Friday, May 25, 2012

Defending the Indefensible - Why Racism Is not a Crime

Jonathon Rauch wrote what I consider the seminal article on intellectual pluralism in 1995. He defends the idea that prejudiced, even hate-filled speech must be protected and that the antidote is better speech and ridicule of the obviously evil. Early in the article he states:
By all indications, Homo sapiens is a tribal species for whom "us versus them" comes naturally and must be continually pushed back. Where there is genuine freedom of expression, there will be racist expression. There will also be people who believe that homosexuals are sick or threaten children or--especially among teenagers--are rightful targets of manly savagery. Homosexuality will always be incomprehensible to most people, and what is incomprehensible is feared. As for anti-Semitism, it appears to be a hardier virus than influenza. If you want pluralism, then you get racism and sexism and homophobia, and communism and fascism and xenophobia and tribalism, and that is just for a start. If you want to believe in intellectual freedom and the progress of knowledge and the advancement of science and all those other good things, then you must swallow hard and accept this: for as thickheaded and wayward an animal as us, the realistic question is how to make the best of prejudice, not how to eradicate it.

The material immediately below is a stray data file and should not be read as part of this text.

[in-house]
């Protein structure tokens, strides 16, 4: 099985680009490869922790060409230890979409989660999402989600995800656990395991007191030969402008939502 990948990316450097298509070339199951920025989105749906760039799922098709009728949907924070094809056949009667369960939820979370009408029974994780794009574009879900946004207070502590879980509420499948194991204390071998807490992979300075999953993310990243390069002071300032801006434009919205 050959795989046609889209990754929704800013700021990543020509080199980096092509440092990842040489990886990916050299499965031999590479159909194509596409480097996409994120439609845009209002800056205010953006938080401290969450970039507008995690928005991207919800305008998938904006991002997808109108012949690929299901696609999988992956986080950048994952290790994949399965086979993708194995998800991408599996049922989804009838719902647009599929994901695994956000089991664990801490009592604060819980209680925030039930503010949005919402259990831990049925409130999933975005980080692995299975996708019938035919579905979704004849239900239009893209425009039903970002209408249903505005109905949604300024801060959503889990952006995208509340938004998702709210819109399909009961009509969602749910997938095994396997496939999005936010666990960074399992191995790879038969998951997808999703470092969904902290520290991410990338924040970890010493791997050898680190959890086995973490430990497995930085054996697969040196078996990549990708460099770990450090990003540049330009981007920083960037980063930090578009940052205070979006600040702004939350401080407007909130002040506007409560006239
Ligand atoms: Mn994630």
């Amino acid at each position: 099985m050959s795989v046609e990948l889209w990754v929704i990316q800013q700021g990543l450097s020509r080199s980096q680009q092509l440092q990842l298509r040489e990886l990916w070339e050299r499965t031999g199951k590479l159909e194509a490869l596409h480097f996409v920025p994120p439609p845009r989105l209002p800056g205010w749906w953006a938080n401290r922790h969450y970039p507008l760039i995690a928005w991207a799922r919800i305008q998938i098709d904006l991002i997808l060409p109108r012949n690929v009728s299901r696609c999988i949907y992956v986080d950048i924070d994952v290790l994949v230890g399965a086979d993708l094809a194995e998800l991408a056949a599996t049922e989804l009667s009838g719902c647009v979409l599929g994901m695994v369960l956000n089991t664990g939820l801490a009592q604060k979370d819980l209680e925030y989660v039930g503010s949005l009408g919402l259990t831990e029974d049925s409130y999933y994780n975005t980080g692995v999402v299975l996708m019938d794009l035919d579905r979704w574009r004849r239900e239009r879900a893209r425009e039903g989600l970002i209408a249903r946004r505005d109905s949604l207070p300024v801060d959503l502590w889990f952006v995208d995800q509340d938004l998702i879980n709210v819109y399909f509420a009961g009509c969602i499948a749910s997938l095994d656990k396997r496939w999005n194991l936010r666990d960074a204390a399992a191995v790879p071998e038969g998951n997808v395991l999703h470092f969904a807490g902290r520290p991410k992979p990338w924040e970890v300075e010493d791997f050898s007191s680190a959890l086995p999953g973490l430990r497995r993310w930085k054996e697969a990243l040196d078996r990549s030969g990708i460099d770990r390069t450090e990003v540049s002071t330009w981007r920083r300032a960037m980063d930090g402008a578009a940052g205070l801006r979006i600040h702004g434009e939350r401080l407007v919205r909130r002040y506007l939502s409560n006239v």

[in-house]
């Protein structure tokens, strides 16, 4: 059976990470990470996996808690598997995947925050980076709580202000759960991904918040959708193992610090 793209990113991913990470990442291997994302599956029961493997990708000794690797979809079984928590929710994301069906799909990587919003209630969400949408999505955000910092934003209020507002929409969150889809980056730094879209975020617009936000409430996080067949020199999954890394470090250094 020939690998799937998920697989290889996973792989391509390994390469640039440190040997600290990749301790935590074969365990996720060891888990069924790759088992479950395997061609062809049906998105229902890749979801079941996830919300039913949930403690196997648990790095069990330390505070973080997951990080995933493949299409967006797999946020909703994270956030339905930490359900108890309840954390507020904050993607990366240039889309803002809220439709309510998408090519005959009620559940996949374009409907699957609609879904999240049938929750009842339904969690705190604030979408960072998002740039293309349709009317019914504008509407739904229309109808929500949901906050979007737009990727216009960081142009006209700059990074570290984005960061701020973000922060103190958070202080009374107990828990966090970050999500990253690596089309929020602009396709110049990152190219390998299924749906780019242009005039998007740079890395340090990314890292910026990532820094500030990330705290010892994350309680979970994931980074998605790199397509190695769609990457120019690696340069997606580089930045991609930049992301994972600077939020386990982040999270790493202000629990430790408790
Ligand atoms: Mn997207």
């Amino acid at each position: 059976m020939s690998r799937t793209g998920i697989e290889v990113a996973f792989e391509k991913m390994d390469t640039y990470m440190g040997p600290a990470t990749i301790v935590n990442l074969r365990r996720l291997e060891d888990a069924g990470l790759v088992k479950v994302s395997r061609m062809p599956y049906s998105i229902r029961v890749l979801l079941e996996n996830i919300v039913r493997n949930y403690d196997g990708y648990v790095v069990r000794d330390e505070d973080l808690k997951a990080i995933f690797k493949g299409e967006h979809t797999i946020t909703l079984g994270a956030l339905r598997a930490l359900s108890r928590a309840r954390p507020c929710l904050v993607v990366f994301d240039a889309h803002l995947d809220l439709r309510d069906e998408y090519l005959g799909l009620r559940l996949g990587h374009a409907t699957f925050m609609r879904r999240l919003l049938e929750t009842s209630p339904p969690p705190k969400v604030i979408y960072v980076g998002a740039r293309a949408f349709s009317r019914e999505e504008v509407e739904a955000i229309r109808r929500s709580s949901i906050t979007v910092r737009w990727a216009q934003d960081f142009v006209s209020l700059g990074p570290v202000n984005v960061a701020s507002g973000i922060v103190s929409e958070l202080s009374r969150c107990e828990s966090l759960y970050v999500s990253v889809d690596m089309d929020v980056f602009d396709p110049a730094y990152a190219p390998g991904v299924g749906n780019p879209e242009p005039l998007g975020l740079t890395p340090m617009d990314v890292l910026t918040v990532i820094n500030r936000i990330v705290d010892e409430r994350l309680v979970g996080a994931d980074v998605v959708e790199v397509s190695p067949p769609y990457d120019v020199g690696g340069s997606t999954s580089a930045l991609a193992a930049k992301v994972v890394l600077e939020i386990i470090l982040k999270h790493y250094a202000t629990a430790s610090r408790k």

Indeed. There is a real connection between the protections Americans are accustomed to and the superior progress we have made in applying technology and creating a wealthy society. But that comes at a price, the price that repugnant thought and speech will be allowed to proceed unchecked in our society.
By letting people make errors--even mischievous, spiteful errors (as, for instance, Galileo's insistence on Copernicanism was taken to be in 1633)--pluralism creates room to challenge orthodoxy, think imaginatively, experiment boldly. Brilliance and bigotry are empowered in the same stroke.
However, we are so concerned about bigotry with regards to race that we are willing to bend the normal rules of justice to achieve the seemingly laudable end of a society without prejudice.